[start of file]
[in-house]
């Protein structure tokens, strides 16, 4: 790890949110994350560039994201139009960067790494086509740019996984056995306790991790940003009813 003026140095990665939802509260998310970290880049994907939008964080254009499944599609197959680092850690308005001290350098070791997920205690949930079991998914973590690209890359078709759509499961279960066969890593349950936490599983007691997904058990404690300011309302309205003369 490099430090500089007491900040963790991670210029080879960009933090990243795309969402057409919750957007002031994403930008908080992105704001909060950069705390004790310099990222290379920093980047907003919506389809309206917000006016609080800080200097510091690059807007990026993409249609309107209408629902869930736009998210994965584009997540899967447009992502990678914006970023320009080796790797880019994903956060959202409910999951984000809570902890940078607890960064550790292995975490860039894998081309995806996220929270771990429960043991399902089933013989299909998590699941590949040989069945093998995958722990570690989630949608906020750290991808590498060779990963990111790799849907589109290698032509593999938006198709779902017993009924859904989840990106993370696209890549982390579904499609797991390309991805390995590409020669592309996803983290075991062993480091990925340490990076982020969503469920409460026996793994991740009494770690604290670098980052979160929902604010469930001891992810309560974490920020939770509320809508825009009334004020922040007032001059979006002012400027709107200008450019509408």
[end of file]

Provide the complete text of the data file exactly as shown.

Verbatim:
[in-house]
């Protein structure tokens, strides 16, 4: 790890949110994350560039994201139009960067790494086509740019996984056995306790991790940003009813 003026140095990665939802509260998310970290880049994907939008964080254009499944599609197959680092850690308005001290350098070791997920205690949930079991998914973590690209890359078709759509499961279960066969890593349950936490599983007691997904058990404690300011309302309205003369 490099430090500089007491900040963790991670210029080879960009933090990243795309969402057409919750957007002031994403930008908080992105704001909060950069705390004790310099990222290379920093980047907003919506389809309206917000006016609080800080200097510091690059807007990026993409249609309107209408629902869930736009998210994965584009997540899967447009992502990678914006970023320009080796790797880019994903956060959202409910999951984000809570902890940078607890960064550790292995975490860039894998081309995806996220929270771990429960043991399902089933013989299909998590699941590949040989069945093998995958722990570690989630949608906020750290991808590498060779990963990111790799849907589109290698032509593999938006198709779902017993009924859904989840990106993370696209890549982390579904499609797991390309991805390995590409020669592309996803983290075991062993480091990925340490990076982020969503469920409460026996793994991740009494770690604290670098980052979160929902604010469930001891992810309560974490920020939770509320809508825009009334004020922040007032001059979006002012400027709107200008450019509408």